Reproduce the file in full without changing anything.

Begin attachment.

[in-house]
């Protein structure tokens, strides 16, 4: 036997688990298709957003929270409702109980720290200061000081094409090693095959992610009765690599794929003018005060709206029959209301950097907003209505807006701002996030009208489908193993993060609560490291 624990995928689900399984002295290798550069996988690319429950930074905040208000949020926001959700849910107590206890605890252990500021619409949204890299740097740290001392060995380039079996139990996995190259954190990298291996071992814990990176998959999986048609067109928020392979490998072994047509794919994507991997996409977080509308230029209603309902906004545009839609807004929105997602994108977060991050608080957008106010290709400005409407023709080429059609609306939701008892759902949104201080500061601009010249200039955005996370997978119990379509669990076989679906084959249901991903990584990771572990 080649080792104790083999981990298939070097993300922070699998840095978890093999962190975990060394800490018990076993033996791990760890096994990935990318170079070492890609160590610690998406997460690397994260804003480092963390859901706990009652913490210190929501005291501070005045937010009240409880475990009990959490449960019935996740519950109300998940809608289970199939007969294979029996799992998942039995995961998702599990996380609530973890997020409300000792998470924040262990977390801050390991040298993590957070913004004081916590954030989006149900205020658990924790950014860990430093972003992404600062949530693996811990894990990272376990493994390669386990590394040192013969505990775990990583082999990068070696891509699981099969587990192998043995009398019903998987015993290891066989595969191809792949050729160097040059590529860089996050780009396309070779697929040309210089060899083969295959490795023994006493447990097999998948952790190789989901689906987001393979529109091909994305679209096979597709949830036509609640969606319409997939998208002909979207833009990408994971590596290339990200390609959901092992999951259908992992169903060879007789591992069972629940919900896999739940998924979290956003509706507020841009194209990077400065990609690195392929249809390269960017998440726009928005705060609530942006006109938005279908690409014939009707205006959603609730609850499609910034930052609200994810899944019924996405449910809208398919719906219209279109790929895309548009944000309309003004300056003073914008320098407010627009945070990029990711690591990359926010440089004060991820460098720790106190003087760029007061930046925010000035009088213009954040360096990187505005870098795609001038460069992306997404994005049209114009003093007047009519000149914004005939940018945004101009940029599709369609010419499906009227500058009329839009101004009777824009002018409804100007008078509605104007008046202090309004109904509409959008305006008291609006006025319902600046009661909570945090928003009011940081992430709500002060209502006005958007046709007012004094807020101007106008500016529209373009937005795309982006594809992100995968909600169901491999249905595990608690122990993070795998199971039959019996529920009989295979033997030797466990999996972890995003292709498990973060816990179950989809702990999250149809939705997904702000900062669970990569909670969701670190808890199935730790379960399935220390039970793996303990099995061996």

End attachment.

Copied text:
[in-house]
């Protein structure tokens, strides 16, 4: 036997688990298709957003929270409702109980720290200061000081094409090693095959992610009765690599794929003018005060709206029959209301950097907003209505807006701002996030009208489908193993993060609560490291 624990995928689900399984002295290798550069996988690319429950930074905040208000949020926001959700849910107590206890605890252990500021619409949204890299740097740290001392060995380039079996139990996995190259954190990298291996071992814990990176998959999986048609067109928020392979490998072994047509794919994507991997996409977080509308230029209603309902906004545009839609807004929105997602994108977060991050608080957008106010290709400005409407023709080429059609609306939701008892759902949104201080500061601009010249200039955005996370997978119990379509669990076989679906084959249901991903990584990771572990 080649080792104790083999981990298939070097993300922070699998840095978890093999962190975990060394800490018990076993033996791990760890096994990935990318170079070492890609160590610690998406997460690397994260804003480092963390859901706990009652913490210190929501005291501070005045937010009240409880475990009990959490449960019935996740519950109300998940809608289970199939007969294979029996799992998942039995995961998702599990996380609530973890997020409300000792998470924040262990977390801050390991040298993590957070913004004081916590954030989006149900205020658990924790950014860990430093972003992404600062949530693996811990894990990272376990493994390669386990590394040192013969505990775990990583082999990068070696891509699981099969587990192998043995009398019903998987015993290891066989595969191809792949050729160097040059590529860089996050780009396309070779697929040309210089060899083969295959490795023994006493447990097999998948952790190789989901689906987001393979529109091909994305679209096979597709949830036509609640969606319409997939998208002909979207833009990408994971590596290339990200390609959901092992999951259908992992169903060879007789591992069972629940919900896999739940998924979290956003509706507020841009194209990077400065990609690195392929249809390269960017998440726009928005705060609530942006006109938005279908690409014939009707205006959603609730609850499609910034930052609200994810899944019924996405449910809208398919719906219209279109790929895309548009944000309309003004300056003073914008320098407010627009945070990029990711690591990359926010440089004060991820460098720790106190003087760029007061930046925010000035009088213009954040360096990187505005870098795609001038460069992306997404994005049209114009003093007047009519000149914004005939940018945004101009940029599709369609010419499906009227500058009329839009101004009777824009002018409804100007008078509605104007008046202090309004109904509409959008305006008291609006006025319902600046009661909570945090928003009011940081992430709500002060209502006005958007046709007012004094807020101007106008500016529209373009937005795309982006594809992100995968909600169901491999249905595990608690122990993070795998199971039959019996529920009989295979033997030797466990999996972890995003292709498990973060816990179950989809702990999250149809939705997904702000900062669970990569909670969701670190808890199935730790379960399935220390039970793996303990099995061996």